Thursday, April 15, 2010

James Clark (1795-??)

James Clark was born 1795 in East Haddam, Connecticut, to Sterling Clark and Sarah Warner.  Like his father and grandfather before him, James was a blacksmith.  He was a member of the 37th Connecticut Regiment in the War of 1812, but he was enlisted in October of 1814, and stationed at Fort Trumbull, he never saw any battle action and was discharged in May of 1815.  According to his enlistment record, he was 19 upon enlistment, had red hair, grey eyes, and sandy complexion, and was 5'4".

Nonetheless, in 1818, President James Monroe gave "James Clarke" a bounty land grant for a 160 acre property near Quincy, in Western Illinois (just across the border from Missouri).  He and his wife Anne sold it off to Eli Lord of New York in 1821 (who held it until 1837, and Eli was living in NY when he then sold it off to Jonathan Price).

Now, when James sold his patented land to Eli Lord, James was living in East Haddam, CT.  It's unclear whether he ever went to Illinois to live at (or even see) the property.  The family appears on the 1820 Census of East Haddam, so I think it's unlikely that they ever did go out there.

According to family legend, though, James and Anne had gone to live at the property in "Quincy", and left the kids behind in East Haddam with their neighbors, the Howells.  If this is at all true, then they had to have returned within a 3 year period to be all together again for the 1820 Census.

Below is an 1870 Map, showing the then current owners of the property, superimposed over an aerial map of the land.  It's the land labeled "D. Wible" below.

Also below is a 2014 Google Earth image of the same property outlined in black. It's located in Ursa Township, Adams County, Illinois, part of the Quincy Metro Area, but pretty far north of the City.

1870 Aerial

2014 Aerial

1818 Bounty Land Grant to James Clarke

Note that President Madison spelled James name Clarke with an "e".  James' sale deed shows his name as James Clark, with no "e".

I don't know when James or Anne died. But their children, James, Delia, and Leonard stayed in East Haddam, CT the remainder of their lives.

One of the readers of this blog has suggested in 2020 that James may have come back to Illinois.  A James S. Clarke of Haddam was an early settler of Fremont Township, north of Chicago (300 miles north east of Quincy), per the below excerpt from 1850:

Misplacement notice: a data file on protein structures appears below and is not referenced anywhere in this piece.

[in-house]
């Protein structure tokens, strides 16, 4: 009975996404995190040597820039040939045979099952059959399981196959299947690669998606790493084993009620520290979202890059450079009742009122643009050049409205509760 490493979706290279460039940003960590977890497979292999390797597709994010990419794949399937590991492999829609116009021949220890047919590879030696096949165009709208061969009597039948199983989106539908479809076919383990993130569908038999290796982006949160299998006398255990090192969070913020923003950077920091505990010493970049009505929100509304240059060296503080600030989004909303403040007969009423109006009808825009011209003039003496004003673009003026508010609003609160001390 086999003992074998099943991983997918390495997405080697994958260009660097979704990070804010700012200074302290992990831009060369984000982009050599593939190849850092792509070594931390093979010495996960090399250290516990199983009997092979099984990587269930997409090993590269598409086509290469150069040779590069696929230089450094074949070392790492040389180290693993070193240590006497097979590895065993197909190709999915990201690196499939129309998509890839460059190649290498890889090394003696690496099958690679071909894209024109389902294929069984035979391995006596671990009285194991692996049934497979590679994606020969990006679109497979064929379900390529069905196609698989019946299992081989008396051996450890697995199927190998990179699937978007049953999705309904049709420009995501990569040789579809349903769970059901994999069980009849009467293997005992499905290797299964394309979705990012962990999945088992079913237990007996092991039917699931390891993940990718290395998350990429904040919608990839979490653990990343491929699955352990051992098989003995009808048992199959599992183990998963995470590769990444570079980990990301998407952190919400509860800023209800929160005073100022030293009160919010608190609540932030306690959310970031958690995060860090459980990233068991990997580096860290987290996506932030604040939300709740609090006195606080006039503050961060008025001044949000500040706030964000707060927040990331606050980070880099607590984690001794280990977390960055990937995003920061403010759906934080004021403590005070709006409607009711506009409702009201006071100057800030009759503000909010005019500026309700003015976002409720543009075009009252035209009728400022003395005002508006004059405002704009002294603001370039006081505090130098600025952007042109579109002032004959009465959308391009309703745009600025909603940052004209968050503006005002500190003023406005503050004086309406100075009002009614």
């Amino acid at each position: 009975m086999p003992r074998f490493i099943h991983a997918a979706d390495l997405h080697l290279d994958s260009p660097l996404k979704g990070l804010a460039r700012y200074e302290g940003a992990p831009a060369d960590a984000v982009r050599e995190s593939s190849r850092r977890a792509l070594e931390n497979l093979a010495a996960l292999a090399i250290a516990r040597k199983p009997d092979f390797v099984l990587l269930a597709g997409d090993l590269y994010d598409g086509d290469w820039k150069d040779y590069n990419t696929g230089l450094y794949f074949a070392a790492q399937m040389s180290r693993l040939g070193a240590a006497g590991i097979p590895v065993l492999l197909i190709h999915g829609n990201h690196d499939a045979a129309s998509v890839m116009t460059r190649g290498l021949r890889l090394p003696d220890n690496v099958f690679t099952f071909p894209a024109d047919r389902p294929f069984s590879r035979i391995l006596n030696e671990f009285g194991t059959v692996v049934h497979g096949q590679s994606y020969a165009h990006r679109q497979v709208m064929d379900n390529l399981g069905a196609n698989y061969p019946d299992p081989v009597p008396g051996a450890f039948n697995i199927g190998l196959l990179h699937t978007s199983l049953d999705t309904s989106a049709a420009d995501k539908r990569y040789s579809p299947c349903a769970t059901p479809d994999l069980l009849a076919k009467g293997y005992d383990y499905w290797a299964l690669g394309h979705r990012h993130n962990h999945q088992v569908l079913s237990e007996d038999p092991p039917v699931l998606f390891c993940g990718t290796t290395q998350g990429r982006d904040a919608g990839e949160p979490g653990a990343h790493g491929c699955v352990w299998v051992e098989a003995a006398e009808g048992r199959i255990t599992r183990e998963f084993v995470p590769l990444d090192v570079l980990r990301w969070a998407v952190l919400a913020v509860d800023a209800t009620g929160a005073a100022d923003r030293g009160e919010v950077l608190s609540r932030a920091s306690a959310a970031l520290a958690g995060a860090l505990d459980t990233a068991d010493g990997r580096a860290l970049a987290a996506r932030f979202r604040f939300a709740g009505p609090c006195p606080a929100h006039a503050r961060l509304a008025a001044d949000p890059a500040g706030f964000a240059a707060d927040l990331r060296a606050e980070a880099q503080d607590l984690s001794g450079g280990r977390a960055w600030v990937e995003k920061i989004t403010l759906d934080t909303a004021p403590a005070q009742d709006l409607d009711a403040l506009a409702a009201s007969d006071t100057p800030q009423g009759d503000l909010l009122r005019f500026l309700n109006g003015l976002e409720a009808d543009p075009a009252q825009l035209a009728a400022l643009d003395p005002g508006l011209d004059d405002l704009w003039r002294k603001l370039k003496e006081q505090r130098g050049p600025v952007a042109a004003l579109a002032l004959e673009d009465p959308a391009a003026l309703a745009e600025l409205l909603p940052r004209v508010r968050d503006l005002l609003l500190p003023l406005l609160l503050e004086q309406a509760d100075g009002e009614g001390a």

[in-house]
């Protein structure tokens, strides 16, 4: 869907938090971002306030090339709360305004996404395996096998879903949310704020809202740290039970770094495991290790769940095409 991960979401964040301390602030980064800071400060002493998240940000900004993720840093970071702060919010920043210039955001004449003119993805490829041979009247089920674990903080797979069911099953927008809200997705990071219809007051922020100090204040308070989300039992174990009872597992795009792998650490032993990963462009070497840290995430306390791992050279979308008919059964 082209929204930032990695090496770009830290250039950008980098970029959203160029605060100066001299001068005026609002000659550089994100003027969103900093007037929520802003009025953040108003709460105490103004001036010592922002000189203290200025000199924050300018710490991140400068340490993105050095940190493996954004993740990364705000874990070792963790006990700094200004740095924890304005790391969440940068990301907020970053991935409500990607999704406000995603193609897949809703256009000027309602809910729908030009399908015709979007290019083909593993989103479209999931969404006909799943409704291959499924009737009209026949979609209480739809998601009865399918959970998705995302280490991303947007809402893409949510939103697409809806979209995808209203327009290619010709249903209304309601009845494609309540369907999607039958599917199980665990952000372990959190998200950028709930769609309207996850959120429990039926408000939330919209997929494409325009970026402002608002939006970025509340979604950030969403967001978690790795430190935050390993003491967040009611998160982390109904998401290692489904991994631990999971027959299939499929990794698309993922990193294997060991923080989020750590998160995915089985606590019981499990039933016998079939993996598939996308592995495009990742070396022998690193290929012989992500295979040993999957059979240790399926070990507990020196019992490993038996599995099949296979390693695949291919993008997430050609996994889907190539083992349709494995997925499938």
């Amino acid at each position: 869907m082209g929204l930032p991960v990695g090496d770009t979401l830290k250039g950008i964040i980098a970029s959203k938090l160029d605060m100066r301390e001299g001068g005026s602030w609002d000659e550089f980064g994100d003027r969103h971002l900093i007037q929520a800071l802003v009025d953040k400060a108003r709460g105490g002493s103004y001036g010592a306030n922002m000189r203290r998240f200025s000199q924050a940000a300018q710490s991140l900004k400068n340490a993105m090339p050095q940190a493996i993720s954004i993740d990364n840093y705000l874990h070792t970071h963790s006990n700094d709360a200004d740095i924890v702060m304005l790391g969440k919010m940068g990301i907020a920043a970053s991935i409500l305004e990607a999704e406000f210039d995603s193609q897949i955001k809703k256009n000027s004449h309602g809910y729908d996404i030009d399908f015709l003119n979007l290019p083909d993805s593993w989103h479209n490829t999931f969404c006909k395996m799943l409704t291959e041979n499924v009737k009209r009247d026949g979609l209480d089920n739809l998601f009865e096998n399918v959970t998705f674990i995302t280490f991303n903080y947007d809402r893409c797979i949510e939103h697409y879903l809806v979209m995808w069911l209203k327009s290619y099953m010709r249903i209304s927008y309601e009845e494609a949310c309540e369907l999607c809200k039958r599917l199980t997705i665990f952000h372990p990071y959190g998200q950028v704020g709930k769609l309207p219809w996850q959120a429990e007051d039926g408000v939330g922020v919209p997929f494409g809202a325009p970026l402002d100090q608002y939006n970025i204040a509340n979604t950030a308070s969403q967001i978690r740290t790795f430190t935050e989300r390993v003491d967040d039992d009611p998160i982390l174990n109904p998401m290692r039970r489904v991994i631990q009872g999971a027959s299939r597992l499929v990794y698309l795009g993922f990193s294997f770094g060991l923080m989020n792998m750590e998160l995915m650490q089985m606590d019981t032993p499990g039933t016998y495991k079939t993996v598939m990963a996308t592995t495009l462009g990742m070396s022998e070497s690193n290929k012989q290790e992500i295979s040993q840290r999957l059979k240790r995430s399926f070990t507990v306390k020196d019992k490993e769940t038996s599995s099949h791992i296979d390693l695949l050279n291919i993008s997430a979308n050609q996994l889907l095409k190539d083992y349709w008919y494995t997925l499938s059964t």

This will require further research, but I'm grateful for the suggestion here.  It may be that James came back to Illinois, and the middle initial of "S" here would align with his father having been named Sterling.

The 1850 Census of Fremont, Illinois does show a James S. Clark, who had been born in CT in 1800, and was a farmer.  This is very likely the same as the above transcript, but is it the same as the James of this blog post?  Well, in this census, James is married to a Sophia (not Ann), and this Sophia Converse was born in VT.  Also, any James Clarke born in 1800 would not have been enlisted into the War of 1812, so unless the Census was off by a few years (possibly true), this wouldn't likely be the same James.

Probate records lead me to a James S. Clarke of Fremont who died in 1866, and had a large farm which was the subject of a massive public sale process.  The only heir mentioned here was one child named Converse Clark (15 years old at the time), which doesn't match any of the known children of my James from CT...some of whom were indeed alive in 1866.  Interestingly, the probate was opened up by a man named Hurlburt Swan, and I do see his name mentioned in several Haddam CT records, including his marriage to a Nancy Clark, and an adoption of another Nancy Clark.  In some of these records, mention is indeed made of letters sent to Fremont, Illinois.

Note above, that a Nancy Clark was one of nine children of a James Clark of Haddam, all baptized together in 1816.  This James was born in 1774, and stayed in Haddam all his life.

Our James was born around 1794, very much from East Haddam which had separated from Haddam in 1734.

It's an interesting coincidence, that a James Clark of Haddam clearly moved to Illinois and helped found the town of Fremont, becoming a very successful farmer, but I doubt that this is the same James Clark of my research, who was a blacksmith from East Haddam, and five years older than James of Haddam.


  1. Scroll down to the bottom of page 4, I think he did end up going to Illinois.

    1. Hi Kyle, thanks for your reply. It was fun to read and research all that. I've captured my findings within my blog post. I think this was a different James though from mine.